Geoff Jones at D H Lawrence Heritage Cente
My friend Geoff Jones has a solo exhibition at The D H Lawrence Heritage Centre, (winner of the Best Visitor Attraction in Nottinghamshire Award 2012). I helped him hang the paintings last week and I did a short piece of writing for him to use, much of which I reproduce here.
Looking at the images in this exhibition, mostly paintings, it’s surely no surprise that Geoff started his artistic career as a printmaker. The processes of printing and copying are repeatedly referenced. It’s highlighted in the show’s title Made in Their Image.
The paintings are direct copies, enlargements, of black and white sketches made by the artist. That’s not the same thing as working from preliminary drawings. Where an artist works from a study the painting tends to ‘correct’ the sketch. Jones copies the sketch, including any strange marks that on second sight may seem meaningless to the depiction. The marks hence start to have a life of their own, independent almost of the things they are describing. Map becomes more important than territory. In one painting, for example, a red mark appearing alongside a tree trunk is vaguely reminiscent of a fire extinguisher or some such object. What’s it doing there? It’s alien, unless read as an accidental mark from the drawing that now gets included in the painting. The finished picture is less a version of the scene, more a version of the representation, an image of an image. The colours also have an arbitrariness that might be associated with printing a design in a variety of schemes. The decorative Six Line Cups especially so, along with the series of paintings on canvas of cups and saucers in differing colours entitled The Four Seasons but there is also some of this in the paintings of trees.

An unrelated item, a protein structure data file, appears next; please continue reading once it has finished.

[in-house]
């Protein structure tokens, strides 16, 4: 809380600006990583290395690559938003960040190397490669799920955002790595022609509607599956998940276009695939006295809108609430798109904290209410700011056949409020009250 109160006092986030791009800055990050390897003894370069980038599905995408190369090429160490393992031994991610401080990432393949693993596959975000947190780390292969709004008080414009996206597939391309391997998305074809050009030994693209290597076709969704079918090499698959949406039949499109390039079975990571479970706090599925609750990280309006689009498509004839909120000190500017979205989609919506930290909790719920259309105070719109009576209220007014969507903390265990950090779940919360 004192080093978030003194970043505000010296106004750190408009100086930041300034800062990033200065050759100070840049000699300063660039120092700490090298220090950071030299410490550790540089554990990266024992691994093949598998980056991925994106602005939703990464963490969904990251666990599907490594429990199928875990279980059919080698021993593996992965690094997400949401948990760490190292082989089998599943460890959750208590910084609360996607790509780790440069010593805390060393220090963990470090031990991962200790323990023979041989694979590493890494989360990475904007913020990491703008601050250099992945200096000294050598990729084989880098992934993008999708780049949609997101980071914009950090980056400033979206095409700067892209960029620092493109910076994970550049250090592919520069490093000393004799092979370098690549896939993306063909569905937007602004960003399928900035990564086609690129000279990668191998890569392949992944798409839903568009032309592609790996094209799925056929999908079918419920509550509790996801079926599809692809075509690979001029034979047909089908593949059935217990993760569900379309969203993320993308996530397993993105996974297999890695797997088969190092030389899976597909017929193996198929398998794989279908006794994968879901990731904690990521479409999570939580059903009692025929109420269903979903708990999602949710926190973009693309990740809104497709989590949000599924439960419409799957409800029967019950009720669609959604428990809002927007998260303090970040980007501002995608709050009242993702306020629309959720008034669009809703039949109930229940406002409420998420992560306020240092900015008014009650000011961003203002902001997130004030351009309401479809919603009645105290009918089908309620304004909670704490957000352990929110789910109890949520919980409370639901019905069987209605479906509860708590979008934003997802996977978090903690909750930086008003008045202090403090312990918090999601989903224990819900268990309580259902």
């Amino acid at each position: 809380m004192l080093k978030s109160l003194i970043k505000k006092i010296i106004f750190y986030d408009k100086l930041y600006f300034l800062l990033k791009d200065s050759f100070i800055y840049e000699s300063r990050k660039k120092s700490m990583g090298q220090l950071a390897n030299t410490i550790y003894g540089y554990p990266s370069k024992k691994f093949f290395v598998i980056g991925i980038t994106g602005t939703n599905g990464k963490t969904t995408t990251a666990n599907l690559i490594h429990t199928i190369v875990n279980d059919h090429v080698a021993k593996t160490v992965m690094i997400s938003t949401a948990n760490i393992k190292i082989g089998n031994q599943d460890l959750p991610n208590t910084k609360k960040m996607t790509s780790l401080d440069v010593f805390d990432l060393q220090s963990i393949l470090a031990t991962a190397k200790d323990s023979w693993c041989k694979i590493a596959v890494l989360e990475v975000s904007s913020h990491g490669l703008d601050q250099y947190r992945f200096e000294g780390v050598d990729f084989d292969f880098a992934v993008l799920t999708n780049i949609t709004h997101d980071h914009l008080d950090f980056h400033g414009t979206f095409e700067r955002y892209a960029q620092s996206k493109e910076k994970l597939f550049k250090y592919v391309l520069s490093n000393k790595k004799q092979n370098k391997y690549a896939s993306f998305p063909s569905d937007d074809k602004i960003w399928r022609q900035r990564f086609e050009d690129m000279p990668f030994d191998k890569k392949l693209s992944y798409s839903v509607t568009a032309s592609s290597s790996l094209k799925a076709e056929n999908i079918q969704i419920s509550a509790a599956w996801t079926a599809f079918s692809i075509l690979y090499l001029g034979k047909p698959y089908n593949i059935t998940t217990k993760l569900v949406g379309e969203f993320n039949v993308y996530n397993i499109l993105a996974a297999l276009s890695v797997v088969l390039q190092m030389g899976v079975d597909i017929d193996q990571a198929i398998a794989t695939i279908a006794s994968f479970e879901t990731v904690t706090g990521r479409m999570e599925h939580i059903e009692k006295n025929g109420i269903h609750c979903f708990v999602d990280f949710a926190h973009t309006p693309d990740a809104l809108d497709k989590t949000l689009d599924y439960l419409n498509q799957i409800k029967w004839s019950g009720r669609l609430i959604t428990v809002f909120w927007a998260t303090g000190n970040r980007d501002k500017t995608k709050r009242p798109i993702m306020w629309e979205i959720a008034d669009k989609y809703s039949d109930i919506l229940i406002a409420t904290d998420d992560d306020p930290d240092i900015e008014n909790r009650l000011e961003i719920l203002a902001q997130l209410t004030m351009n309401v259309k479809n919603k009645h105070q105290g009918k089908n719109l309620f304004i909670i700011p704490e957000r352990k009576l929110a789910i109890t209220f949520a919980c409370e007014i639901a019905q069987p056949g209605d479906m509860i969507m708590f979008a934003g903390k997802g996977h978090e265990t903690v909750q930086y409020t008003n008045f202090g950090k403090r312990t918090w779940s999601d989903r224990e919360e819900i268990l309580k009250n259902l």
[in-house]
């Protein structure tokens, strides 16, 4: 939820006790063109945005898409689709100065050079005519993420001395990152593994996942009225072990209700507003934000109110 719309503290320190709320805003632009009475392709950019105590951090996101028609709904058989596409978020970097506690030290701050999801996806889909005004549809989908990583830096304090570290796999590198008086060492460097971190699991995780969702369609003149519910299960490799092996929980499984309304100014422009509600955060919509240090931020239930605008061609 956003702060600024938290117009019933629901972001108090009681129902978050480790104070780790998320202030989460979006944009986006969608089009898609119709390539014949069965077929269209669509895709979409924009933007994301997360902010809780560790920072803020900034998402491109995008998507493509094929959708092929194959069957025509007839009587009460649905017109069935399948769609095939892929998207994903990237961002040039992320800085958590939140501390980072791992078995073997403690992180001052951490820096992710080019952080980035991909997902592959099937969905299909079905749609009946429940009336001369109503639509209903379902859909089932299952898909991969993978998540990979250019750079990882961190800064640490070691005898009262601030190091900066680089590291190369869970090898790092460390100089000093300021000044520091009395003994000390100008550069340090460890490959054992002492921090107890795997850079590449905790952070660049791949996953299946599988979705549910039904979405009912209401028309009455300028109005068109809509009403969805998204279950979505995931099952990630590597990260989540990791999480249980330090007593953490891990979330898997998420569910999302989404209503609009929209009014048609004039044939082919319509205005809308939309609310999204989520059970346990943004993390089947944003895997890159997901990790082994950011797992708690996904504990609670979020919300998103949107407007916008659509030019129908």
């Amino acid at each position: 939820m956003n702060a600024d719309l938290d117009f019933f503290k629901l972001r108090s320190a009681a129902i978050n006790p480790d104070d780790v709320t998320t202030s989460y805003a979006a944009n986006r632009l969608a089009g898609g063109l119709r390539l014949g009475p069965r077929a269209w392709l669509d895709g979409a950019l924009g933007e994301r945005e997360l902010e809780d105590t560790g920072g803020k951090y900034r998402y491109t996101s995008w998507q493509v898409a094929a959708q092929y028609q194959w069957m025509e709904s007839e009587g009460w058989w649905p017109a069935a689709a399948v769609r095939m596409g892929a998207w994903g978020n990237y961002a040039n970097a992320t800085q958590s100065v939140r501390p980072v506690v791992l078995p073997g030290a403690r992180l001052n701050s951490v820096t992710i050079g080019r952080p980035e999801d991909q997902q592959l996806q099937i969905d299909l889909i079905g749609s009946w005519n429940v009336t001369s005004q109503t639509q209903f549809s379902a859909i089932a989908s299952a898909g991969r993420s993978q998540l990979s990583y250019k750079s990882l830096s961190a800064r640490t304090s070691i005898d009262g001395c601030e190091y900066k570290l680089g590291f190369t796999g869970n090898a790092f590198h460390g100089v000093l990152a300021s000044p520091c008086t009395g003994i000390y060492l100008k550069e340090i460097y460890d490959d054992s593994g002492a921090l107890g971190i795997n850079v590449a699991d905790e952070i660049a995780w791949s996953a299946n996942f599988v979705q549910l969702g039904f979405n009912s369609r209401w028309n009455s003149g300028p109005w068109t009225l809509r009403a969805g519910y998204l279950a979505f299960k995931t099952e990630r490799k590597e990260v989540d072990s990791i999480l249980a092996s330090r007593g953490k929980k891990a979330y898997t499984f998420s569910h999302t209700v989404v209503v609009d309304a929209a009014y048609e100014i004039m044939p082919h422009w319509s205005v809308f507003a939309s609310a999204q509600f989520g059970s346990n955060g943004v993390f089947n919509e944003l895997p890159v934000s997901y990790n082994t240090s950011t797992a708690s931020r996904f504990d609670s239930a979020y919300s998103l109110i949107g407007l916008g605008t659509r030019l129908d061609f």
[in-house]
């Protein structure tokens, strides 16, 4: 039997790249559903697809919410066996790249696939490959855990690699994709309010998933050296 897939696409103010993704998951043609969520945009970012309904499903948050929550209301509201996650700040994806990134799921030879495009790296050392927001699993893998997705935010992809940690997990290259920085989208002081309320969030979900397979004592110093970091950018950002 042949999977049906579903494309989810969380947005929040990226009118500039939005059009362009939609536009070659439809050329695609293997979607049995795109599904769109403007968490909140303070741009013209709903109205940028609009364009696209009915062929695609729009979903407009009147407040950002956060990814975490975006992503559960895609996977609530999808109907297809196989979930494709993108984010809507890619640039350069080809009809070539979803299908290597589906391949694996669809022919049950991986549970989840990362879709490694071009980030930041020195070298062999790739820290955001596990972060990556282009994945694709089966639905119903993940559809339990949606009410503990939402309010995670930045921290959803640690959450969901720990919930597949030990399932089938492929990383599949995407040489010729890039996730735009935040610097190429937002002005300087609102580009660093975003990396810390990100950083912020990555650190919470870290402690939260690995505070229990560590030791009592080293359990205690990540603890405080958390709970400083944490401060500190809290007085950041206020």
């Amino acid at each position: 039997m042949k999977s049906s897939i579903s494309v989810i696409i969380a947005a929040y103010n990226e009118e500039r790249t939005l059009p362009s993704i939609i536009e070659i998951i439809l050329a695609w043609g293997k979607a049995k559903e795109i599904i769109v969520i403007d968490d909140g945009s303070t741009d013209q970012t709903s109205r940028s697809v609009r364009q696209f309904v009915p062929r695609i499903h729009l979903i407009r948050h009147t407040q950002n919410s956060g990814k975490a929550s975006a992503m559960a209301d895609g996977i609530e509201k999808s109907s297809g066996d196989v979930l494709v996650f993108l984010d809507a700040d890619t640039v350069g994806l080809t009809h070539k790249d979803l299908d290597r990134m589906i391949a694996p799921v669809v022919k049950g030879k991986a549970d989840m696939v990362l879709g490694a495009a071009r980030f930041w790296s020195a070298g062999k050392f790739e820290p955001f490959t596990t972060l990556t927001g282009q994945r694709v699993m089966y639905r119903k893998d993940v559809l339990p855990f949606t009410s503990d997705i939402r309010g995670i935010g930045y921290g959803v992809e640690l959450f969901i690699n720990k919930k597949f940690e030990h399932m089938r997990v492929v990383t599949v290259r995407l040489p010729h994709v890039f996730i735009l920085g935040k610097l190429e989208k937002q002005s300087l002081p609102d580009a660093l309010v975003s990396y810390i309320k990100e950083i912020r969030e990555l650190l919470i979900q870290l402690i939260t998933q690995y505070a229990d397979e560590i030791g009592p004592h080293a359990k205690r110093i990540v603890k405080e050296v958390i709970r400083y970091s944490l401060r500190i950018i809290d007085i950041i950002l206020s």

The exhibition starts out with line drawings of a cathedral in different surfaces (in each one the drawing is ‘in’ rather than ‘on’ the coloured ground) and two portraits in a similar style to the cathedrals. The represented object or subject is almost absent as if having to be put together by the viewer. Other works seem the opposite of these in that the objects represented have more ‘presence’ than perhaps they should have. Trees take on an eerie, person-like character. They are slightly unsettling, and not just because of the long shadows that tend to induce an atmosphere of foreboding associated with evening time. In these paintings the long shadows are morning shadows and the colours have a certain optimism that prevents the feeling of being unsettled from becoming full blown dread. However, there is something of an expressionistic approach being taken. Jones’s religious titles encourage not just an expressionistic reading but a symbolist one as well, so it might be in keeping imagining, with the prophet Isaiah, the trees of the fields clapping their hands (Isa 55:12).
The show continues until 24 February 2013.